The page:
When young veterinarian James Herriot first opened his eyes and saw the richly green hills around Darrowby in the new adaptation of All Creatures Great And Small, I felt my shoulders drop. When he saw the village tucked—it must be said—adorably into the valley between them, I felt my breathing slow.
Darrowby is the fictional setting for the real James Herriot's books about his life as a vet in Yorkshire, England, and the new All Creatures Great and Small that arrived on PBS on Sunday night after a successful run in the UK is the second television version of those stories to feature a fictionalized Herriot (here played by Nicholas Ralph) joining the veterinary practice of Siegfried Farnon (Samuel West) and, eventually, Siegfried's brother Tristan (Callum Woodhouse). The first version ran from 1978 to 1990, and while I remember almost nothing about it, it's one of the shows that formed my general impression of PBS shows when I was young: gentle, calm, funny without a laugh track, and very popular with parents, mine included. And now, as a person older than they were at the time, I have—not for the first time—come around to their way of thinking.
The new All Creatures Great and Small is, above all else, soothing. Not because it is mindless or merely distracting, but because the slice of humanity that it focuses on is a slice taken from the better rather than the worst of what we can be. Is this a lot to ask of a show that adapts stories about taking care of animals in a beautiful setting in 1930s England? Maybe. But for all its simplicity, it has a real and resonant core, in that the drama comes not from external and fanciful circumstances, but from the day-to-day matters of family and work.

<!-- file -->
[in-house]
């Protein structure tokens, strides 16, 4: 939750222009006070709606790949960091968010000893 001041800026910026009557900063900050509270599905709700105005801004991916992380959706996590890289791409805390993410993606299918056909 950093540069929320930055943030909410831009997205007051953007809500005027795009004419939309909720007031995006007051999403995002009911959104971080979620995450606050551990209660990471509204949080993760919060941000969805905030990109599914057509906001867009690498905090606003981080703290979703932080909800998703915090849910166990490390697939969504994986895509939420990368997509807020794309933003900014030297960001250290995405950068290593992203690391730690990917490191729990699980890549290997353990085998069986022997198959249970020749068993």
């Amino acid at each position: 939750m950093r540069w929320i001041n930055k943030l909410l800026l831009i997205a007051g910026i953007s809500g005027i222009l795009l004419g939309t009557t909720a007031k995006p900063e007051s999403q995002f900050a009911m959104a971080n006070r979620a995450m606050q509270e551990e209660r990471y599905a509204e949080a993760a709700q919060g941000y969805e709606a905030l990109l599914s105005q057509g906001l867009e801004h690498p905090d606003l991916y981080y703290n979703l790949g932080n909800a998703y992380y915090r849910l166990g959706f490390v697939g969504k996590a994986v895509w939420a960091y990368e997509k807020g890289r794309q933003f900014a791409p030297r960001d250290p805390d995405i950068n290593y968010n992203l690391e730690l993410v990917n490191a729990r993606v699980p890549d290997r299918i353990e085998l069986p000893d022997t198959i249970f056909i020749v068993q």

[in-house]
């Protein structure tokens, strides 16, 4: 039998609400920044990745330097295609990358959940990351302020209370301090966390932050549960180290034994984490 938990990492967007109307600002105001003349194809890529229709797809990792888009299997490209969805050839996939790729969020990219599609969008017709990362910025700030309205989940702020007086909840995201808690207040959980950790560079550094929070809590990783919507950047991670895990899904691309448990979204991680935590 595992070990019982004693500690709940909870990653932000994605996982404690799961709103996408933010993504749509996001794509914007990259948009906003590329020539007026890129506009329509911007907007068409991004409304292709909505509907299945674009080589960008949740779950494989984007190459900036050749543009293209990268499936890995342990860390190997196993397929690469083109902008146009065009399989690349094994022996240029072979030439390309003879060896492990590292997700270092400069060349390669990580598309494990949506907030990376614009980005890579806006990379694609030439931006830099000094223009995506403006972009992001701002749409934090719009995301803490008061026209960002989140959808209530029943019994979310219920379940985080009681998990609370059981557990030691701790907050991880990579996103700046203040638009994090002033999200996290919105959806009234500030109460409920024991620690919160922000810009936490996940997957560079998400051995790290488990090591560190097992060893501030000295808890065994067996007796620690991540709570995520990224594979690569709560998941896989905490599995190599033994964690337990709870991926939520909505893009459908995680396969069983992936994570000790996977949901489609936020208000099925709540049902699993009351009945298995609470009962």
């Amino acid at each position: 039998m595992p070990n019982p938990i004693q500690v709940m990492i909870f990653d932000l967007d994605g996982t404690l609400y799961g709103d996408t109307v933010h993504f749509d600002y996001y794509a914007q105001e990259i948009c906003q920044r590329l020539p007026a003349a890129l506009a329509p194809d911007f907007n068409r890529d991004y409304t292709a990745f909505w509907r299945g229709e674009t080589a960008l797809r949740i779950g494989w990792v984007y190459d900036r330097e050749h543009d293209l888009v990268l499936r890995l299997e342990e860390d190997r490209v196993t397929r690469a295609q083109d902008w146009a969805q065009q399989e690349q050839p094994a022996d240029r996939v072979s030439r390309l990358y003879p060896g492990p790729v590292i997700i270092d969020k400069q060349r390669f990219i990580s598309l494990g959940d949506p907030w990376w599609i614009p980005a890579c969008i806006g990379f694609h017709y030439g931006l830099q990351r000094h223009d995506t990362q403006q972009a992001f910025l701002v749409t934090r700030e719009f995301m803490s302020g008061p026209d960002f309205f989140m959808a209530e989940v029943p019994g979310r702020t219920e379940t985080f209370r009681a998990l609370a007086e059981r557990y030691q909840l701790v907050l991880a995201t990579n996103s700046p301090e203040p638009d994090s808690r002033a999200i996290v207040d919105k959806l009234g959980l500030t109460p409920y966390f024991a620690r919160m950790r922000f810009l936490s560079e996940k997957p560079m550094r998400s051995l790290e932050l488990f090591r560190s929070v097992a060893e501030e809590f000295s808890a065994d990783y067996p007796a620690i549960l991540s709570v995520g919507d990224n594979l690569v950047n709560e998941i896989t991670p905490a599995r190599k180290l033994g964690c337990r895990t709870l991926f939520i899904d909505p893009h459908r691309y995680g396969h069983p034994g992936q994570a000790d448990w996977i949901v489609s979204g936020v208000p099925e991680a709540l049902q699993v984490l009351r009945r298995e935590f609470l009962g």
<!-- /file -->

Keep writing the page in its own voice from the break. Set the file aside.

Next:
The family here is Herriot, the two Farnons, and Mrs. Hall (Anna Madeley), who takes care of Siegfried's house, where they all live and where the veterinary practice is located. The first season, which consists of six episodes and the beloved traditional Christmas episode (an idea the UK embraces and American television usually doesn't, to its detriment), establishes this family with its loving but complicated relationships. The stories are focused as much on mentoring and teaching and caring for people—and the drama and comedy that naturally follow—as so many shows are on harming and forgiving and enabling people. There is something to be said for the realism of television that reminds us uncannily of our worst and most toxic relationships; this is television meant to remind us of the contours of our best ones.